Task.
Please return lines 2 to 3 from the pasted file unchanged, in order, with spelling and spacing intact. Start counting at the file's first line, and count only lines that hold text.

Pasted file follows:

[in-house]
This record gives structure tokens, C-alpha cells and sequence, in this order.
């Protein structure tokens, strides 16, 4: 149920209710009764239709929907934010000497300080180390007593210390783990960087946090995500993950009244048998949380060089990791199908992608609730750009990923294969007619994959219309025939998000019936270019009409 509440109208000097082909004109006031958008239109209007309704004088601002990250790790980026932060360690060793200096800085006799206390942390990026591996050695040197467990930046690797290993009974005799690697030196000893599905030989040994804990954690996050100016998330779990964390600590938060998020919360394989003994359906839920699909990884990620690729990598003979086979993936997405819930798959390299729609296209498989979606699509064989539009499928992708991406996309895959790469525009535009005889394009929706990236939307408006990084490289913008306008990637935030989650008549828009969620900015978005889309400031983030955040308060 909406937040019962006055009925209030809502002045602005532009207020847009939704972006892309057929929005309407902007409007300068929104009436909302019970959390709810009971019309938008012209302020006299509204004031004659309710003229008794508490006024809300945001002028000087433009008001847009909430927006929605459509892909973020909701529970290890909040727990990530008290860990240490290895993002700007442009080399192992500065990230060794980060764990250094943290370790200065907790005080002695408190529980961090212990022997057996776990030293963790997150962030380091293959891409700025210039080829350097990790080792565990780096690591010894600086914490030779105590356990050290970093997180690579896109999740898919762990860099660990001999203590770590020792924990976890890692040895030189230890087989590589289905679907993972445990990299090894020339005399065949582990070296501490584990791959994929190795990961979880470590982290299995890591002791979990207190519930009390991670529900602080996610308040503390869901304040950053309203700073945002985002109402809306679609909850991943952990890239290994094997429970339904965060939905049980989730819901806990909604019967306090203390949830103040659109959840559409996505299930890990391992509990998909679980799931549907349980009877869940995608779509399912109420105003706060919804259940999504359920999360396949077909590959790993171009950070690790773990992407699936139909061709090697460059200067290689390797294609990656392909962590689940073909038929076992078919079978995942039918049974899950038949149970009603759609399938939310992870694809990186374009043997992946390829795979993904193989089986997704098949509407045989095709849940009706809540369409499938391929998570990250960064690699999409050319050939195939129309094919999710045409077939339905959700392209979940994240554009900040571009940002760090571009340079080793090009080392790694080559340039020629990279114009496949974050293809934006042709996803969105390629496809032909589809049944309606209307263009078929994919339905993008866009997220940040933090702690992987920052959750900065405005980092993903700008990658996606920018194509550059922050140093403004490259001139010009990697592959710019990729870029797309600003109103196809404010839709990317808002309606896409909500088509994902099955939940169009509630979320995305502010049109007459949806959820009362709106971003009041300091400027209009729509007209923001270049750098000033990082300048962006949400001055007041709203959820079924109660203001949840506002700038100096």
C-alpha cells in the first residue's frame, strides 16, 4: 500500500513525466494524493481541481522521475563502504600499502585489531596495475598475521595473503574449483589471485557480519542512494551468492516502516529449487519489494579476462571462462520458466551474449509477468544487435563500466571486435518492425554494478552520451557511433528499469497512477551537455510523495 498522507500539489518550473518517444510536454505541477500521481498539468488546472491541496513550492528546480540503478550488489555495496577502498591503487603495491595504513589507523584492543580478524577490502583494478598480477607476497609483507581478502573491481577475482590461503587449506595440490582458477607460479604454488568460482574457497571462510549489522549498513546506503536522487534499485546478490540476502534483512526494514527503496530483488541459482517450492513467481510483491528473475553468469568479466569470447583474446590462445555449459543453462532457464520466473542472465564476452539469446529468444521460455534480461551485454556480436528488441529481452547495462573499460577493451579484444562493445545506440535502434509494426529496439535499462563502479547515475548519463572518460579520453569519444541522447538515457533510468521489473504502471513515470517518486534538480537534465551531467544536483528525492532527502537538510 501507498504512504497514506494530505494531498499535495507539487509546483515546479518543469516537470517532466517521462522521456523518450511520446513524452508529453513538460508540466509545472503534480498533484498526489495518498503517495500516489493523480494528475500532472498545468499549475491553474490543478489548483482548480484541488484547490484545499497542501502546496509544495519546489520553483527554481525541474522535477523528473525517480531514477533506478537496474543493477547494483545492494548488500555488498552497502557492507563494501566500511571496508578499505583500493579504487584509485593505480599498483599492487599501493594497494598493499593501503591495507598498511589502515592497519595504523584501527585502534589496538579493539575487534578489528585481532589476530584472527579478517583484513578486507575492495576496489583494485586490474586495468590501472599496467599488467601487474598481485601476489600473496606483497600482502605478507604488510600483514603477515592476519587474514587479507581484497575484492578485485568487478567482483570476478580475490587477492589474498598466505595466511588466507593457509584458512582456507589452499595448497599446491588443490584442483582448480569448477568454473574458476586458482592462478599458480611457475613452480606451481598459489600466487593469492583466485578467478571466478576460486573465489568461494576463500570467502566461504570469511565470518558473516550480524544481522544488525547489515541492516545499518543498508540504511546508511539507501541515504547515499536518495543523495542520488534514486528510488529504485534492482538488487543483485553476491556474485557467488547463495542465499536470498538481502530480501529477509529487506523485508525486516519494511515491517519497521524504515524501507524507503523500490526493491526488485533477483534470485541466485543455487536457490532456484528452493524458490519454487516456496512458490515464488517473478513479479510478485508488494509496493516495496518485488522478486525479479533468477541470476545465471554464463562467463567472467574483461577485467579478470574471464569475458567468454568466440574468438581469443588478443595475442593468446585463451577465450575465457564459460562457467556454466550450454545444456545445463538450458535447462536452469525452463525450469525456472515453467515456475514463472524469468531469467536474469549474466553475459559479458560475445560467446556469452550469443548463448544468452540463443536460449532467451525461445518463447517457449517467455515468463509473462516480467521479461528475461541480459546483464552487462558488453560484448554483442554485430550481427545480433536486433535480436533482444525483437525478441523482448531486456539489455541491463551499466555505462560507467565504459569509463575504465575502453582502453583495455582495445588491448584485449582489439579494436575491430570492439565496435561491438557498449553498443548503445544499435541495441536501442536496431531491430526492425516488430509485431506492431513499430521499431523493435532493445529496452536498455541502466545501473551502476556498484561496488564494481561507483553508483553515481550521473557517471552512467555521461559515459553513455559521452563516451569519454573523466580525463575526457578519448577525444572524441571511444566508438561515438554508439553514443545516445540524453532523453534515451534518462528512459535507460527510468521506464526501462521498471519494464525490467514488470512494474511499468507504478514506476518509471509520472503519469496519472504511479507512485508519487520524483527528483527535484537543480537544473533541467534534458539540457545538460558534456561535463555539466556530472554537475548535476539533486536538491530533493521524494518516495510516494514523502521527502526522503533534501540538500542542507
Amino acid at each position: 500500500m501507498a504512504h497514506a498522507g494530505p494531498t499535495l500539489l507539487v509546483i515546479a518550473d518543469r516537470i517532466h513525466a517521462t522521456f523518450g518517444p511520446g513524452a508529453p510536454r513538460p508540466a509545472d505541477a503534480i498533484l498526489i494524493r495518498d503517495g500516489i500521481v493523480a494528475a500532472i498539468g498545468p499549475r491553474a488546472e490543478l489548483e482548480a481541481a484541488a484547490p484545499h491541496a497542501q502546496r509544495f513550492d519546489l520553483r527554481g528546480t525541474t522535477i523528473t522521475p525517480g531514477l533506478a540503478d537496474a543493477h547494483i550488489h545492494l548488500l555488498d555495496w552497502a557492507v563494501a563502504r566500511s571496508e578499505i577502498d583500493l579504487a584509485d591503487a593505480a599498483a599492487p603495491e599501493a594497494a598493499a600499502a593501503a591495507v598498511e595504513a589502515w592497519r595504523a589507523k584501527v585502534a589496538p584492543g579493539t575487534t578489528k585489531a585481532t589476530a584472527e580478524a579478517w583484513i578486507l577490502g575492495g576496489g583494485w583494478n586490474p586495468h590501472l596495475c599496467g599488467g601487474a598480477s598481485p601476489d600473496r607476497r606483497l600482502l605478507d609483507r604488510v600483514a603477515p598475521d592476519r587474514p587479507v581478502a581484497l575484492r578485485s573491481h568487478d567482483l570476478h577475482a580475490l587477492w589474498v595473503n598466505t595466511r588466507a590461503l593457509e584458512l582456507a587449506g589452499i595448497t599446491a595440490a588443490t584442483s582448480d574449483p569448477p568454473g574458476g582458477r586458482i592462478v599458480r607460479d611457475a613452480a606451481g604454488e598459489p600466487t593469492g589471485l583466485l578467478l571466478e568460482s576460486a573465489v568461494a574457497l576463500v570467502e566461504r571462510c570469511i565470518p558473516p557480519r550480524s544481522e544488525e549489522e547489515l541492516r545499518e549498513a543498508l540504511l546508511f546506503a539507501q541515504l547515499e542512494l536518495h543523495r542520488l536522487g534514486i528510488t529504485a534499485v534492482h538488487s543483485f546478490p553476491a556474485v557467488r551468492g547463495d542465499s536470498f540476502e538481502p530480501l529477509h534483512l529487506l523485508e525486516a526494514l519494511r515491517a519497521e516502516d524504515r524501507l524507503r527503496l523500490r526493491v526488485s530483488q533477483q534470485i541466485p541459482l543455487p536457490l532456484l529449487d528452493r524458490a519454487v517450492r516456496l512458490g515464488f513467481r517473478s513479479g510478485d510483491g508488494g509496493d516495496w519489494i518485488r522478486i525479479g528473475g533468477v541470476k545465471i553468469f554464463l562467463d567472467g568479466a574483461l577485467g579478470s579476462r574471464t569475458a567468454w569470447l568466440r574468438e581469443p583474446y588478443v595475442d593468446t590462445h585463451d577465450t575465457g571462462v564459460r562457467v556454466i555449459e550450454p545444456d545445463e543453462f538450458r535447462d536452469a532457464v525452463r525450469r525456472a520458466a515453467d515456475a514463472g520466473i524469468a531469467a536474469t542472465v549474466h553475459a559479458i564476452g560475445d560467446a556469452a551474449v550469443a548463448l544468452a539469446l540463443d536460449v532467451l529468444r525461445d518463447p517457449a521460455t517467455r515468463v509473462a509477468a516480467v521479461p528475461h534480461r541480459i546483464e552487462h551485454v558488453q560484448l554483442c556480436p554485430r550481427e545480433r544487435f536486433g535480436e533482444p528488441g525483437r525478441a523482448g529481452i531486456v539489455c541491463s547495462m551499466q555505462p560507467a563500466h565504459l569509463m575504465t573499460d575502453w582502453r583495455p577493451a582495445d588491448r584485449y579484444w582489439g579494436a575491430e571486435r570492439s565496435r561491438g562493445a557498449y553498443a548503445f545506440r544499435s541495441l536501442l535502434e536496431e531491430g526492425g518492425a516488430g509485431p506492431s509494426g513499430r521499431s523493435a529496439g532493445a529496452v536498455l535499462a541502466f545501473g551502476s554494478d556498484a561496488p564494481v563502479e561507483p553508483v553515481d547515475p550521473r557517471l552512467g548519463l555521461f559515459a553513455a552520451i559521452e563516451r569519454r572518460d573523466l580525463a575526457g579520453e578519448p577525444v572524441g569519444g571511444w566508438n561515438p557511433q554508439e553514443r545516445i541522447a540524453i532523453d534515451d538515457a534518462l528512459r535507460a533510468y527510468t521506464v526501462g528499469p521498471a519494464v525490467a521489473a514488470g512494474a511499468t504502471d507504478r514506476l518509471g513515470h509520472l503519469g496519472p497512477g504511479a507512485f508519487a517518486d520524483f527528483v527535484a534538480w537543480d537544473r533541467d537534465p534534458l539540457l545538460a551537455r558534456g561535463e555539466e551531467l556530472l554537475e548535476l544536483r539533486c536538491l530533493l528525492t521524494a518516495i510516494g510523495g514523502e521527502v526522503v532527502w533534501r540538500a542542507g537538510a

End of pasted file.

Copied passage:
This record gives structure tokens, C-alpha cells and sequence, in this order.
């Protein structure tokens, strides 16, 4: 149920209710009764239709929907934010000497300080180390007593210390783990960087946090995500993950009244048998949380060089990791199908992608609730750009990923294969007619994959219309025939998000019936270019009409 509440109208000097082909004109006031958008239109209007309704004088601002990250790790980026932060360690060793200096800085006799206390942390990026591996050695040197467990930046690797290993009974005799690697030196000893599905030989040994804990954690996050100016998330779990964390600590938060998020919360394989003994359906839920699909990884990620690729990598003979086979993936997405819930798959390299729609296209498989979606699509064989539009499928992708991406996309895959790469525009535009005889394009929706990236939307408006990084490289913008306008990637935030989650008549828009969620900015978005889309400031983030955040308060 909406937040019962006055009925209030809502002045602005532009207020847009939704972006892309057929929005309407902007409007300068929104009436909302019970959390709810009971019309938008012209302020006299509204004031004659309710003229008794508490006024809300945001002028000087433009008001847009909430927006929605459509892909973020909701529970290890909040727990990530008290860990240490290895993002700007442009080399192992500065990230060794980060764990250094943290370790200065907790005080002695408190529980961090212990022997057996776990030293963790997150962030380091293959891409700025210039080829350097990790080792565990780096690591010894600086914490030779105590356990050290970093997180690579896109999740898919762990860099660990001999203590770590020792924990976890890692040895030189230890087989590589289905679907993972445990990299090894020339005399065949582990070296501490584990791959994929190795990961979880470590982290299995890591002791979990207190519930009390991670529900602080996610308040503390869901304040950053309203700073945002985002109402809306679609909850991943952990890239290994094997429970339904965060939905049980989730819901806990909604019967306090203390949830103040659109959840559409996505299930890990391992509990998909679980799931549907349980009877869940995608779509399912109420105003706060919804259940999504359920999360396949077909590959790993171009950070690790773990992407699936139909061709090697460059200067290689390797294609990656392909962590689940073909038929076992078919079978995942039918049974899950038949149970009603759609399938939310992870694809990186374009043997992946390829795979993904193989089986997704098949509407045989095709849940009706809540369409499938391929998570990250960064690699999409050319050939195939129309094919999710045409077939339905959700392209979940994240554009900040571009940002760090571009340079080793090009080392790694080559340039020629990279114009496949974050293809934006042709996803969105390629496809032909589809049944309606209307263009078929994919339905993008866009997220940040933090702690992987920052959750900065405005980092993903700008990658996606920018194509550059922050140093403004490259001139010009990697592959710019990729870029797309600003109103196809404010839709990317808002309606896409909500088509994902099955939940169009509630979320995305502010049109007459949806959820009362709106971003009041300091400027209009729509007209923001270049750098000033990082300048962006949400001055007041709203959820079924109660203001949840506002700038100096």